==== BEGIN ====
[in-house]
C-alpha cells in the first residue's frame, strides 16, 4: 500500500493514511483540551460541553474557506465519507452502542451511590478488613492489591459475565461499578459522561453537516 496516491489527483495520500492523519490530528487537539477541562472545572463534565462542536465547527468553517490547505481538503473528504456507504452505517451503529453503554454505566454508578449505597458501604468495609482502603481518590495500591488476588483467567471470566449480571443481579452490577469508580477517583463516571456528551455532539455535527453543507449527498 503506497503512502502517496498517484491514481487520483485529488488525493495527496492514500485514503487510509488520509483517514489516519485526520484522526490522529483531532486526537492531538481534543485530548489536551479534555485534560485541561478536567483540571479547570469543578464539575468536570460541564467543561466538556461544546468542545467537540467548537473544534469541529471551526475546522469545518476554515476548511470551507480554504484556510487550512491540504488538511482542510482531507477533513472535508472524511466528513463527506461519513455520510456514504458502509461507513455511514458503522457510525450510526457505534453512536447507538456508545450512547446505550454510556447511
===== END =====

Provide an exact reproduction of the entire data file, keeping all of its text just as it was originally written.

[in-house]
C-alpha cells in the first residue's frame, strides 16, 4: 500500500493514511483540551460541553474557506465519507452502542451511590478488613492489591459475565461499578459522561453537516 496516491489527483495520500492523519490530528487537539477541562472545572463534565462542536465547527468553517490547505481538503473528504456507504452505517451503529453503554454505566454508578449505597458501604468495609482502603481518590495500591488476588483467567471470566449480571443481579452490577469508580477517583463516571456528551455532539455535527453543507449527498 503506497503512502502517496498517484491514481487520483485529488488525493495527496492514500485514503487510509488520509483517514489516519485526520484522526490522529483531532486526537492531538481534543485530548489536551479534555485534560485541561478536567483540571479547570469543578464539575468536570460541564467543561466538556461544546468542545467537540467548537473544534469541529471551526475546522469545518476554515476548511470551507480554504484556510487550512491540504488538511482542510482531507477533513472535508472524511466528513463527506461519513455520510456514504458502509461507513455511514458503522457510525450510526457505534453512536447507538456508545450512547446505550454510556447511